IRM-UK Data Management Conference

Oil IT Journal branches out into ‘horizontal’ data management to hear presentations from BP, Shell and data gurus including DAMA president Peter Aitken. Topics include data management in the cloud, Nestlé’s OneGlobe SAP program, taming the ‘spreadmart’ and data standards for the ‘cloud.’

We broke new ground last year, attending the ‘horizontal,’ cross-industry data management conference organized by IRM-UK1. This co-located the Data Warehousing/Business Intelligence and Information Quality conferences as well as the EU meets of DAMA and IAIDQ. Our first surprise was that there was a decent sprinkling of oil and gas folks in attendance, notably from BP, Statoil and Shell.

DAMA president Peter Aitken (Data Blueprint) gave a keynote in ‘monetizing data management.’ In other words, how to sell DM projects to the CEO. One issue is that schools teach students how to build new (Oracle) databases while industry needs people who can harmonize old databases! Today, many IT projects are done without data managers’ involvement. Data migration projects costs are often underestimated by a factor of 10. Moreover, 7 out of 10 projects and investments have ‘small or no tangible returns.’ If a project has hundred of thousands of attributes that each take one minute to map, you have a train wreck in the making!

Frances Dean and Hugh Potter from BP described its integrated supply and trading modeling initiative—a.k.a. the ‘systems transaction pipe.’ A previous data modeling initiative— described as a ‘big boil the data ocean project that failed’—resulted in serious ‘data fatigue.’ A global data management business team was formed in the Trade Completion back office. Dean noted ‘We are not IT and we are not a project.’ Hugh Potter outlined the mechanics of physical oil trading—the transaction pipe—from deal, through confirmation to scheduled movements.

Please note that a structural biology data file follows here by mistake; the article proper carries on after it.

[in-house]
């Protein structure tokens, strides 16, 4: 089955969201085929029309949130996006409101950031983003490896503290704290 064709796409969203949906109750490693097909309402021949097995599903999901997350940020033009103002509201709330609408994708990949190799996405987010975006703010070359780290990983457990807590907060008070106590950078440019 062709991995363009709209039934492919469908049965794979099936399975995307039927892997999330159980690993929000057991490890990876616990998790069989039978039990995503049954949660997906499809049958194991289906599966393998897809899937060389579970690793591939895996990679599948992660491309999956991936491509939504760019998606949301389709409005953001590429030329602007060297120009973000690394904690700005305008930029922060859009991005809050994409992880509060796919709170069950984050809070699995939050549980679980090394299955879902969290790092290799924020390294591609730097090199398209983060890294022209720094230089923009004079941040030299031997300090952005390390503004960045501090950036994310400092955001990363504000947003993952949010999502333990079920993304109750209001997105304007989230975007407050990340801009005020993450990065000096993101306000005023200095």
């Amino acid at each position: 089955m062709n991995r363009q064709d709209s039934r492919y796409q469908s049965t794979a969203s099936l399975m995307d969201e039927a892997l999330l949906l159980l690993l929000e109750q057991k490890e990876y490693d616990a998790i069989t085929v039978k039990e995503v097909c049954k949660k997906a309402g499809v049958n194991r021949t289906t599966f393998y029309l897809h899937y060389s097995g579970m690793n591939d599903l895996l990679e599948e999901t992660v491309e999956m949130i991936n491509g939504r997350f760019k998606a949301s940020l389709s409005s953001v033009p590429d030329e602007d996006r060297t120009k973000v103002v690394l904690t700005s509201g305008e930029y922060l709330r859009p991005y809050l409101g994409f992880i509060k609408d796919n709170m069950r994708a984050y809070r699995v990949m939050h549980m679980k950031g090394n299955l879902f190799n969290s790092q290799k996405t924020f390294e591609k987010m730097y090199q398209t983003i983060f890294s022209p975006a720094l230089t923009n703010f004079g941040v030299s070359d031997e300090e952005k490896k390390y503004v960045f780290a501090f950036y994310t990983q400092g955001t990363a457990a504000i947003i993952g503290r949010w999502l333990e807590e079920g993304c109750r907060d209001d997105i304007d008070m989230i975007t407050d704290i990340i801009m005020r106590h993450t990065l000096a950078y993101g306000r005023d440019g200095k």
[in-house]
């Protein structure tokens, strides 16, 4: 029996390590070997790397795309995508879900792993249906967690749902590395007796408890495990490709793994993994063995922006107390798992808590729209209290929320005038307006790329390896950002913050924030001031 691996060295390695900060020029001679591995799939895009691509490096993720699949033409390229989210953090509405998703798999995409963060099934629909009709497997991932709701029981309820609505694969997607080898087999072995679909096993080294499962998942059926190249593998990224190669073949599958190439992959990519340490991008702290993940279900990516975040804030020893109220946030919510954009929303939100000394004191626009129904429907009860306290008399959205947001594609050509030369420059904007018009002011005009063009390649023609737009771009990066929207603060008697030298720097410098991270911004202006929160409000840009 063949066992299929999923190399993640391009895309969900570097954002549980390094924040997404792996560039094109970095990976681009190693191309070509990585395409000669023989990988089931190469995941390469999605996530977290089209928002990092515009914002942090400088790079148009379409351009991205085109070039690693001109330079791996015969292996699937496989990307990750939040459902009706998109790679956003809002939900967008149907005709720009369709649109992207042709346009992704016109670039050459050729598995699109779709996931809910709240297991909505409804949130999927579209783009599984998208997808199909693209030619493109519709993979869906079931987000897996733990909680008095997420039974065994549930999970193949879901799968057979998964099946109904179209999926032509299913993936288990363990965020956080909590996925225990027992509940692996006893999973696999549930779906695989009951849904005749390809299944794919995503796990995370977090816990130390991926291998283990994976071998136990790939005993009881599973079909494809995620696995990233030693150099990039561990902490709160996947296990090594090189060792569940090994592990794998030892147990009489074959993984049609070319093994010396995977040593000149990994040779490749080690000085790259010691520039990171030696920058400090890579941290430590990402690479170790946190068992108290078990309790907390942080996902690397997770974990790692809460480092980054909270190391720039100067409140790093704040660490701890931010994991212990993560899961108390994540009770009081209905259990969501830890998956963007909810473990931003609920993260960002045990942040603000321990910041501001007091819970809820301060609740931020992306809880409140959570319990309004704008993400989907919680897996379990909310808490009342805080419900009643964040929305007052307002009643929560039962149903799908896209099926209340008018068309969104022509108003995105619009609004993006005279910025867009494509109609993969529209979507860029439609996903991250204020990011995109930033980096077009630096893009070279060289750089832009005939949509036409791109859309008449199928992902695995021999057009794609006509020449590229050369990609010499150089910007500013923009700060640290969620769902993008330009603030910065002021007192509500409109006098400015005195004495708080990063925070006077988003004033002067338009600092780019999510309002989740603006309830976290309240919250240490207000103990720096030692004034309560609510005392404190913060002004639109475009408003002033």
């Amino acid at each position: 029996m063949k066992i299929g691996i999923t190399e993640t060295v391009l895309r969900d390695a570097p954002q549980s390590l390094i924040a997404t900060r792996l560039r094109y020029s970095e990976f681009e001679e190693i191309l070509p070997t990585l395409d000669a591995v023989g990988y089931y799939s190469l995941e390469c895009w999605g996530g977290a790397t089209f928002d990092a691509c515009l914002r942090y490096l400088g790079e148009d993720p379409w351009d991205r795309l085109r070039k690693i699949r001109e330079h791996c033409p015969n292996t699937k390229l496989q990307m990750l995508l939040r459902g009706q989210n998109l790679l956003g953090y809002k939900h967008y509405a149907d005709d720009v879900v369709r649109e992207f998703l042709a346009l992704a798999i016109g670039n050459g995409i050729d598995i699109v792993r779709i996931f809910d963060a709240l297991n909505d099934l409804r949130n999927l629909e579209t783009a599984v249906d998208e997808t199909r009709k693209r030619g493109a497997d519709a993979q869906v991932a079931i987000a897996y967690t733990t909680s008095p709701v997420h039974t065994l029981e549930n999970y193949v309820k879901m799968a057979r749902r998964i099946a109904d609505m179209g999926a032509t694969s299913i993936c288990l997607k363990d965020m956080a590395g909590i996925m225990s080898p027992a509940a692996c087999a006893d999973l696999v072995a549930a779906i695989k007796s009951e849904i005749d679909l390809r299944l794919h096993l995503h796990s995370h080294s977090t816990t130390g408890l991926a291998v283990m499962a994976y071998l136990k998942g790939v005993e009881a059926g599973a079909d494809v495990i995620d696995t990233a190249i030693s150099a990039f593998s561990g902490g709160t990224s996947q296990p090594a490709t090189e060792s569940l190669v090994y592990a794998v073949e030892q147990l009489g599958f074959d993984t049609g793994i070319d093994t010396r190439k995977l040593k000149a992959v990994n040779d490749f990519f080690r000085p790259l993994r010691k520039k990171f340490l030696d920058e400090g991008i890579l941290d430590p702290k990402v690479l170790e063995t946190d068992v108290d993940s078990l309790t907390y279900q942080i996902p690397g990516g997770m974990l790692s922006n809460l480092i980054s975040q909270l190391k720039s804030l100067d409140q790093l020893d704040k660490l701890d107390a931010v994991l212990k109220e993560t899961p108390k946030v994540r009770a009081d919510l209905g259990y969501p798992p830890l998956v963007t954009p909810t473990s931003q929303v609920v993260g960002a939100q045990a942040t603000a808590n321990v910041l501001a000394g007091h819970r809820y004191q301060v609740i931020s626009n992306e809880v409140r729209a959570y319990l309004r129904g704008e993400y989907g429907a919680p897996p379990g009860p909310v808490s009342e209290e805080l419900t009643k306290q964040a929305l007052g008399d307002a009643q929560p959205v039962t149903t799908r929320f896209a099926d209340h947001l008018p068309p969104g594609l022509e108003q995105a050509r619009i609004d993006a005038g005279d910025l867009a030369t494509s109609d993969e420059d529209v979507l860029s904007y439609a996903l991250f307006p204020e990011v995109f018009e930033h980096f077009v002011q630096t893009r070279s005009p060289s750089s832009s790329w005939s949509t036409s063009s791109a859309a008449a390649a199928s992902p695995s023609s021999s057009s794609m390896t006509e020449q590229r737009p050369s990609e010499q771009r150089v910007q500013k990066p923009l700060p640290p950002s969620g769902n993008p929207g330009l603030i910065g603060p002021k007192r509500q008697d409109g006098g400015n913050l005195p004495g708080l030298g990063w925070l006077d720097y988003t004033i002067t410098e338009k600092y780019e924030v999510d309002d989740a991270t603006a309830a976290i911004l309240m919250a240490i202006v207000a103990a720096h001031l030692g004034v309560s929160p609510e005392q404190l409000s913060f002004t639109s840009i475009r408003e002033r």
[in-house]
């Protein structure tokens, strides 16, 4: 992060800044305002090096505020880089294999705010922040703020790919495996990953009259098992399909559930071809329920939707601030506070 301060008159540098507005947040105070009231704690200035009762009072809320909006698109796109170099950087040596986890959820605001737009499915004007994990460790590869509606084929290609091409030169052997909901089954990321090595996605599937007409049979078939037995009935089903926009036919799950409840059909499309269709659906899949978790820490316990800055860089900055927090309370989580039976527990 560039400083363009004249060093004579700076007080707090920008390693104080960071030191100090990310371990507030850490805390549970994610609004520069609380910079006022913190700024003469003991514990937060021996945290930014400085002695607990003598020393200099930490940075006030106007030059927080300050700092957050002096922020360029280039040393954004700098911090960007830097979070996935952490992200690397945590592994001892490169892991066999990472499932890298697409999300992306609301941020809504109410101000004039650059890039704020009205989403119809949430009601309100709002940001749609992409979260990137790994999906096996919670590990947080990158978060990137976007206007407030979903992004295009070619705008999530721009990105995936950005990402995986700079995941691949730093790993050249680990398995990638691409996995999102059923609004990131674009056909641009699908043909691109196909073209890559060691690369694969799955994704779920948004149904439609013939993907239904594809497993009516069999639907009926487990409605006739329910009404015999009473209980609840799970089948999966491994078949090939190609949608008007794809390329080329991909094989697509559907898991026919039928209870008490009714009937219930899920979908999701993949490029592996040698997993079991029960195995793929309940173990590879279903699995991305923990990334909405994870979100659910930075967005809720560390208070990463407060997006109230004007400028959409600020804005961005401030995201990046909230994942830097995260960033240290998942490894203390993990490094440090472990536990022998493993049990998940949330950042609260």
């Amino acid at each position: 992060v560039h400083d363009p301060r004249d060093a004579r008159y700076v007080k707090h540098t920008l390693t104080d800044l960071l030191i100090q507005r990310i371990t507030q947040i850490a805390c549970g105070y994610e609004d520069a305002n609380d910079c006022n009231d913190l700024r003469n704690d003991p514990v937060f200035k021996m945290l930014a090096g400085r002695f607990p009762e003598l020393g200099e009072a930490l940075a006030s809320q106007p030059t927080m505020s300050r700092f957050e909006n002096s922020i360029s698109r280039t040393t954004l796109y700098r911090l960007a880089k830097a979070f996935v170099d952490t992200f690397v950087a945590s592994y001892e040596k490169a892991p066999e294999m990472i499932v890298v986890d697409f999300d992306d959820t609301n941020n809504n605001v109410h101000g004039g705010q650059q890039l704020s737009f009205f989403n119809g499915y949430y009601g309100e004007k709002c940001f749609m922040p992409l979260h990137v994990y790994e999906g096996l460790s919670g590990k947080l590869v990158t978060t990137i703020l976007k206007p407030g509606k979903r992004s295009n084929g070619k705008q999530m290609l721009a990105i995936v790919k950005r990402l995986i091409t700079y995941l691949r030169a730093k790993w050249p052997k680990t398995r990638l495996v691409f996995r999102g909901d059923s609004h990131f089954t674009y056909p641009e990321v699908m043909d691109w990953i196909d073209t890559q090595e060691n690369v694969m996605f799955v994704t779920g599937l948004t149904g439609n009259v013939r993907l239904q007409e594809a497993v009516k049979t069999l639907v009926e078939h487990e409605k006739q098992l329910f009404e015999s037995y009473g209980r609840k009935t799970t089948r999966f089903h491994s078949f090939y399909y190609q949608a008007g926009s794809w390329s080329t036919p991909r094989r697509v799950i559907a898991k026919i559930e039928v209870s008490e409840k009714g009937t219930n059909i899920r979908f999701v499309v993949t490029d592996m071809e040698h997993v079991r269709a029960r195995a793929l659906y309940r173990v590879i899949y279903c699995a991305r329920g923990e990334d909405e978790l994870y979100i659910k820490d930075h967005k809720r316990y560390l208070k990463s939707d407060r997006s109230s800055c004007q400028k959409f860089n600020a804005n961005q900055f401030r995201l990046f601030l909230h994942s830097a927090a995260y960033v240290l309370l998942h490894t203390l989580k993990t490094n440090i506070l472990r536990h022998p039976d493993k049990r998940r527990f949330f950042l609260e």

Previously, the process lacked visibility of the ‘big picture’ and was increasingly defect-prone. The new system has been running successfully for three years now. Dean’s initial attempts to leverage the metrics it was producing did not go down well with the traders—resulting in angry team meetings and people unwilling to talk about performance. Metrics need to be chosen judiciously so they are not a threat, so they just provide visibility. You need to ‘hold up a mirror to let folks decide if they need a haircut.’ Now BP has established targets for metrics (working capital) and a dashboard for managers. Some feedback from the business has corrected anomalies and metrics have been re-cast. But these are used in decision support, ‘you can’t go on tweaking indefinitely—you need a stable system and metrics.’ Potter continued noting the overlap between data quality metrics and business KPIs. These allow BP to track a trading team’s activity and a deal’s ‘criticality.’ Operations managers use the system to see how well traders are doing their job. Metrics are now used to optimize portfolio and supervise deals, to find out why some transactions go wrong. Teams are less defensive as a result and can investigate ‘known issues’ separately. Dean concluded, ‘It’s never about the data—the value is in the conversations. This started as a bottom up amorphous grass roots project. Don’t expose metrics to management without having the team on board. Let them tell the story their own way.’